November 11th, 2019
Ever notice how that person who paces back and forth on the stage kinda makes you wonder if they’re digging a hole in the floor to escape?
Or the one who’s so frozen stiff you start to worry that she’s going to suffocate up there, which makes you stop breathing too?
Then there’s the one who just rocks back and forth from one foot to another so much that you start to feel a little seasick with the rocking.
And the one with the nervous flailing and pacing all over the stage actually exhausts you.
The way you show up in your body makes a huge difference in determining whether or not your message gets communicated effectively.
The words you say — important as they are — are a very small percentage of what your audience is experiencing.
Since your goal is to make a connection and get the yes, let’s look at a few ways what your body is doing might be undermining that connection — and what to do instead.
Lots and lots of speakers move way too much on stage. Movement in itself isn’t problematic, but unconscious movement is.
For most of my clients, the practice of planting their feet helps them contain and focus their energy — so rather than spending it all over the stage, they send their energy through their words to their audience.
This is especially important at the beginning and at the end of your talk.
It’s also essential when you’re making an offer. When you’re delivering your central idea. When you’re delivering any key points.
When you plant your feet, it communicates authority and confidence.
Seems kind of obvious, right? Of course move on purpose.
Just like planting your feet, moving on purpose helps to communicate your authority.
It conveys the clarity of your presence, the focus of your ideas and the confidence of your expertise.
When you pace around the stage, your audience reads nervousness.
When you move on purpose, your audience reads confidence.
One of your purposeful ways to walk and move on stage is to move when you’re transitioning from one idea to the next.
This signifies to the audience “I’m changing lanes. Come with me.”
Do this when you’re moving from your intro to the meat of the content, when you’re moving from a story to the take-aways. When you’re transitioning into the offer.
If you combine it with a pause in your speech, you’ve created a clean slate for the audience to process what you’ve just said and be ready to hear what’s next.
It also can serve as a reminder to pause, to take a breath, to find the internal shift in yourself as you prepare for the next section of your talk.
That way you don’t railroad through the content, but breath as you move through it, and give it space to be heard.
I also call this space putty.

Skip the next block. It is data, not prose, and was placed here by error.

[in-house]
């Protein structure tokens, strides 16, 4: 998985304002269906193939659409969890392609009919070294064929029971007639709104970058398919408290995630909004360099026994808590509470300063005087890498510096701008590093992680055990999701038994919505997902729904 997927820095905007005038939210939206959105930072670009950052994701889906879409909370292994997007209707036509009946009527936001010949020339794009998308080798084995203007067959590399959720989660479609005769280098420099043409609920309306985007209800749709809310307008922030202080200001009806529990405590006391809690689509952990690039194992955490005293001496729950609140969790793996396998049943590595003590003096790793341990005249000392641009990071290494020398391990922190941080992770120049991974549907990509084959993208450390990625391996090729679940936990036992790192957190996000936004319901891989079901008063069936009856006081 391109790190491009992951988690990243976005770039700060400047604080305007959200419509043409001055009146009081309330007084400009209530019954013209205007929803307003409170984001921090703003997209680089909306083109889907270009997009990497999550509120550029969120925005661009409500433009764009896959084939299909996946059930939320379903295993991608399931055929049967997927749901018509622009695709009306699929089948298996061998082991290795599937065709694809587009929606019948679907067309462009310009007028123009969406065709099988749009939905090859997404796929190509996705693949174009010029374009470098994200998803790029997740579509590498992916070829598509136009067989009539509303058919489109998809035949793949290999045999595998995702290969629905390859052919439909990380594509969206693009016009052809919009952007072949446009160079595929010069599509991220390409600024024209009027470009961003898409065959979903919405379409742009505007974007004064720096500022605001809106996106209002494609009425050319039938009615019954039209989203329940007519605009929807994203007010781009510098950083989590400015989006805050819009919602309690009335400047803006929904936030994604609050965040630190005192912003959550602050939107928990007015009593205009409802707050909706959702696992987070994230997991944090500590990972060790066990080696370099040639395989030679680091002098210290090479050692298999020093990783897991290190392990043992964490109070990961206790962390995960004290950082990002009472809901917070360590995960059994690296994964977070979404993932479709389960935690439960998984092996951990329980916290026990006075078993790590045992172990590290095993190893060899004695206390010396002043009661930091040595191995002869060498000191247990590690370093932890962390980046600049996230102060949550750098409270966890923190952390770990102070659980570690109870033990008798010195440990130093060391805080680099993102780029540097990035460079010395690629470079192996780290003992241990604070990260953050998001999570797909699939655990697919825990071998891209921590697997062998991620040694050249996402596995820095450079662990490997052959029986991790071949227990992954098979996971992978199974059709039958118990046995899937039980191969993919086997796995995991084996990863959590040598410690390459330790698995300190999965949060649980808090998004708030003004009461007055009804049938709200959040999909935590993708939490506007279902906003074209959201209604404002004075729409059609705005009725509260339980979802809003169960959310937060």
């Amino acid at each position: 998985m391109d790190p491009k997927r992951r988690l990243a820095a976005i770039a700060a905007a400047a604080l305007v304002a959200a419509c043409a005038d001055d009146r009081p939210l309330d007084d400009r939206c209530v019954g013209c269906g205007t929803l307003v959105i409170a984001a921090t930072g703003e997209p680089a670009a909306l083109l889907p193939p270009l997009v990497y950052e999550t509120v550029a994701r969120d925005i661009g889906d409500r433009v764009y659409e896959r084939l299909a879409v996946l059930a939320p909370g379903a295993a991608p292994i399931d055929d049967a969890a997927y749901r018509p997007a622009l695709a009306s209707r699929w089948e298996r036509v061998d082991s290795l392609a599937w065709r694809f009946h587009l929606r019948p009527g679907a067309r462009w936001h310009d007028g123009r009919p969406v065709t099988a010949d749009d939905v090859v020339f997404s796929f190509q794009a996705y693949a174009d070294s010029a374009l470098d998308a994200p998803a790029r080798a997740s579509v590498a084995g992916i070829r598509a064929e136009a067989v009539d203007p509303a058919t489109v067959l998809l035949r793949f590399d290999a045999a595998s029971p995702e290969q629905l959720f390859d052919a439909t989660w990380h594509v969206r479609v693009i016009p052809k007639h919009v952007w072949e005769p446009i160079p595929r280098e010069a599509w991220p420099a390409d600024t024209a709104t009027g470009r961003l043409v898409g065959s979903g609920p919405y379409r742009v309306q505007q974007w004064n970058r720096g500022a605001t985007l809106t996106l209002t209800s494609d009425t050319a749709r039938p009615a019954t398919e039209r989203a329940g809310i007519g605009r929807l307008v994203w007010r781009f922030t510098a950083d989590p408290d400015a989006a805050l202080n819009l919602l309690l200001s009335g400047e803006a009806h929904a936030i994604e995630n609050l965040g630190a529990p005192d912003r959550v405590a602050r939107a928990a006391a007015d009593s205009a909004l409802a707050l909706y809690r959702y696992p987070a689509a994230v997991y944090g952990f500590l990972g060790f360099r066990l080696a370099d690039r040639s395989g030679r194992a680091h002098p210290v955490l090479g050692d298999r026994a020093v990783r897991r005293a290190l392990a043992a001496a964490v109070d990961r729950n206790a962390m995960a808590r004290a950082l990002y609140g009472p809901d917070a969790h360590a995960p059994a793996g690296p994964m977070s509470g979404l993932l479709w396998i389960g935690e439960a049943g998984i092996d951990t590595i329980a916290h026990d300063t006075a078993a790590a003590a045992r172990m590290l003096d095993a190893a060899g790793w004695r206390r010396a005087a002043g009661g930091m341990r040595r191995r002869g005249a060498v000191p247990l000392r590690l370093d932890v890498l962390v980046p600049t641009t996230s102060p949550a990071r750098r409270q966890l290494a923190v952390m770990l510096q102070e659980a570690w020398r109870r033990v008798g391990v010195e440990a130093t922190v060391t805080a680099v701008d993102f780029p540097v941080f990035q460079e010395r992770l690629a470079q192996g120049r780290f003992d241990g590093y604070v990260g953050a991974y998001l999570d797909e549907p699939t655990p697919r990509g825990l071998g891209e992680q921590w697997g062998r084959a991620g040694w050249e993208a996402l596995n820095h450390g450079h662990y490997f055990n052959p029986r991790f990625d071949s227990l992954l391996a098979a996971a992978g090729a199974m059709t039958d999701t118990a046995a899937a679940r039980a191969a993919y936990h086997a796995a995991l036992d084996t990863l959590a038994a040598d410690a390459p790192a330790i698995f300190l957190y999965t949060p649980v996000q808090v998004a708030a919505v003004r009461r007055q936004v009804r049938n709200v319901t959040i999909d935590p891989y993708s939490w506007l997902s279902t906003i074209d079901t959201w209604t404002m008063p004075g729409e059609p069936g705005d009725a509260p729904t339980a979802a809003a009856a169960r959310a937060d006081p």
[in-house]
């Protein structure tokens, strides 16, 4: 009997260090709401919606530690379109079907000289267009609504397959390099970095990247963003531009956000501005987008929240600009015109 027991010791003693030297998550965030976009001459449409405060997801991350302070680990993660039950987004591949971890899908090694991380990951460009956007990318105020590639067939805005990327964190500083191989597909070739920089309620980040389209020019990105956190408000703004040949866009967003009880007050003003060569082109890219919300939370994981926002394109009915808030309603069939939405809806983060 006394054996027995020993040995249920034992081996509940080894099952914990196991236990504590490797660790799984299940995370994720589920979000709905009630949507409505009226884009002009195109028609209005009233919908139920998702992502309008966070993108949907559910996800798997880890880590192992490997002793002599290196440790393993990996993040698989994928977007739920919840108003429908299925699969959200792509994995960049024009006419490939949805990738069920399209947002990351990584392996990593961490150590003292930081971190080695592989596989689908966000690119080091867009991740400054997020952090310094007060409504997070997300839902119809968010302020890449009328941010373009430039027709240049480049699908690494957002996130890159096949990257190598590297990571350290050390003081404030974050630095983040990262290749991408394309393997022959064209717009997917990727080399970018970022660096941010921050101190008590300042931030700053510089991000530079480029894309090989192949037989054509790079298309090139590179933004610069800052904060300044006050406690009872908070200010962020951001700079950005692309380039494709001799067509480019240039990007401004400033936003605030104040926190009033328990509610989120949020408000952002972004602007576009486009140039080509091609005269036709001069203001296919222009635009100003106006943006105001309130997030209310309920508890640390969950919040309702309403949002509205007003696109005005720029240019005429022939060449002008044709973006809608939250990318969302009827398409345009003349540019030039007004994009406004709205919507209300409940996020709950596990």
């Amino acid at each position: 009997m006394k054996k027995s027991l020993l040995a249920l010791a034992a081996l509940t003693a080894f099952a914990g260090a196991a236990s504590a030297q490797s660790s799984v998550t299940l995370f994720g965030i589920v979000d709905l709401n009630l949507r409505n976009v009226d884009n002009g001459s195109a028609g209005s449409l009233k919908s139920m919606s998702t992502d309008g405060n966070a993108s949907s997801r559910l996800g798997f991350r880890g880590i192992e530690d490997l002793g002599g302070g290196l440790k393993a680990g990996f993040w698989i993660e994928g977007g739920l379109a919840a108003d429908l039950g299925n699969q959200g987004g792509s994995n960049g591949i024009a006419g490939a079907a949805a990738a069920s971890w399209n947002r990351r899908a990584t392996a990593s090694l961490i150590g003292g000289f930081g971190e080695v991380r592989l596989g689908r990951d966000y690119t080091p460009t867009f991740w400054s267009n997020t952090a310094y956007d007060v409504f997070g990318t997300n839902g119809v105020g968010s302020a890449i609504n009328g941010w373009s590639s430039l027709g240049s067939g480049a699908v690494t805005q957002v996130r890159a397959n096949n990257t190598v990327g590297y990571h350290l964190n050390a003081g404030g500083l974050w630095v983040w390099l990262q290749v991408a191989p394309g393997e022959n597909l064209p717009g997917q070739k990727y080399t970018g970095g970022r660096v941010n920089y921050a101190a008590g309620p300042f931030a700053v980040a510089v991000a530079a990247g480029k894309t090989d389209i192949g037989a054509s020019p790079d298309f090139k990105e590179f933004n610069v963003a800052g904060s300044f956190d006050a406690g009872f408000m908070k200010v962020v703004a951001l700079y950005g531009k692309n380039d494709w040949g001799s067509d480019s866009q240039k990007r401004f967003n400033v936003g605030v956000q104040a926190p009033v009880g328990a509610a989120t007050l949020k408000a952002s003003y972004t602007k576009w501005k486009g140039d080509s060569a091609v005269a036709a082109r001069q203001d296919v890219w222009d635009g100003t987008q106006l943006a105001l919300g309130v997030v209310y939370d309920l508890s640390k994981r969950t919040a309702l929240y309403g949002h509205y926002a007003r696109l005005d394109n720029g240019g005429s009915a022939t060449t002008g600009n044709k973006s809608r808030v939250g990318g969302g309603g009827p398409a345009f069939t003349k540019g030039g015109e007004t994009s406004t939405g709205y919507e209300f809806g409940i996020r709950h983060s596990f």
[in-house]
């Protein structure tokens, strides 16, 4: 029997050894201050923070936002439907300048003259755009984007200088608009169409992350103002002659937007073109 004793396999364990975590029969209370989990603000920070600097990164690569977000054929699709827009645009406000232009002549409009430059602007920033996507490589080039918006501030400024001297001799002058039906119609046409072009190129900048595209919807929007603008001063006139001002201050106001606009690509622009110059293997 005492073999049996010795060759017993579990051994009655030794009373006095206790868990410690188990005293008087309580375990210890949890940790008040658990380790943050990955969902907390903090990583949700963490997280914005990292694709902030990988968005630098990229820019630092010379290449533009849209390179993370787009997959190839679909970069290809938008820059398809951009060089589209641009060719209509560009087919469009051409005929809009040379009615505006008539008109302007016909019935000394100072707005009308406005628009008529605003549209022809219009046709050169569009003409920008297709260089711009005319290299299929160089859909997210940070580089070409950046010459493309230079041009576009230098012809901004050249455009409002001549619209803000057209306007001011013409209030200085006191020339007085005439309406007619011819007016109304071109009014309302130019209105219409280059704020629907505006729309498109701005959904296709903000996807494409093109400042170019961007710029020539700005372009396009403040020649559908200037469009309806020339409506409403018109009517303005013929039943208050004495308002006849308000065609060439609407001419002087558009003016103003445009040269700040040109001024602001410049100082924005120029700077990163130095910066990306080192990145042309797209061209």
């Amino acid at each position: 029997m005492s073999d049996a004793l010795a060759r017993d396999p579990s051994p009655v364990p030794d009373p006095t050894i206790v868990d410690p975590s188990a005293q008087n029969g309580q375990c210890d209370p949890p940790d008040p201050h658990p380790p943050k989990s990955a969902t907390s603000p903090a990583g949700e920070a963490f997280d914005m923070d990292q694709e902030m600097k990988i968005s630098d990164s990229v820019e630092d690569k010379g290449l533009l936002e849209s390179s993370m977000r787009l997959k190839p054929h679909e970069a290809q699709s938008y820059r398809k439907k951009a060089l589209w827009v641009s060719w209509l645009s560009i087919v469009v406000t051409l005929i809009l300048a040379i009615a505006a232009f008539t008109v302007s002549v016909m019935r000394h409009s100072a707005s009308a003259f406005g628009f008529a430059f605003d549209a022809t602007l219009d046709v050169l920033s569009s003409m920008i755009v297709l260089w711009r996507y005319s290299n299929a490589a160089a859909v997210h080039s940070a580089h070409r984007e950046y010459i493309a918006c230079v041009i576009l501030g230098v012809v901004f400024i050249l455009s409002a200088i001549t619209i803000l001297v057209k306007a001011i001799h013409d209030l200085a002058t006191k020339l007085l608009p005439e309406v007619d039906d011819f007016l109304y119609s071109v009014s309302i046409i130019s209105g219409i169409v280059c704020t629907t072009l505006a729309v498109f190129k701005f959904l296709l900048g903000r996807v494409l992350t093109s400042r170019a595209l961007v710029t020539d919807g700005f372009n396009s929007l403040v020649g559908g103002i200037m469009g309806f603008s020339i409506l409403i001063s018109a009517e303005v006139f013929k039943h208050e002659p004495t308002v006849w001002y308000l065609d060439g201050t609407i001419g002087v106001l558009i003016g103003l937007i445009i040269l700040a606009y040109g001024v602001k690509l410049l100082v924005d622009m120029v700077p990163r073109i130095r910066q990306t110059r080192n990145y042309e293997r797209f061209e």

When you’re telling a story, tell the story with your body.
This doesn’t mean “act it out” as if you’re pantomiming the story.
This means bringing the story to life by bringing your physicality into your delivery. Put yourself inside the story. See the story as it’s happening. Let your body be impacted by the telling of the story, and let your body help you tell the story.
So yes! Move a lot! Let the story move you, and your audience will be moved.
Yes, pause your movement, too.
I’ve often talked about the power of the pause. (Check out this post to read more about how and when and why to pause in your speech.)
It’s also important to understand that your speech is not the only thing pausing.
When your hands pause, and your movement pauses, and your eyes pause, then I really feel the pause.
Let yourself land.
Right now — try it. Exhale. Land. In this moment.
We don’t often do that when speaking. We’re so wired and fired up that we blast all over the stage never fully arriving into the space.
That energy is great! AND, to land that energy, and really arrive, you gotta slow down and pause to really connect with your audience.
If you hang around these parts long enough, you’ll hear me talk over and over again about practice. Presenting is the part when you get to have a whole lot of fun —if you’ve practiced .
But practice is the hard part.
And most people just don’t do it.
Practice doesn’t just mean running your talk over and over again.
It means scales. You gotta do your scales. Or your hill sprints. Or your weight lifting.
Choose a skill to work on and WORK ON THAT SKILL.
So if you’re working on how to use movement to enhance the clarity of your presentation, do some rehearsals where your primary focus is on how & when you move through the space, and decide when it’s most powerful to stand still.
That way when you’re giving your talk, your body won’t be the channel for all your nerves to make you race around the stage. Instead all that energy will go towards delivering the most powerful talk possible to your audience.
Your audience will be moved by your message, rather than distracted by your movement.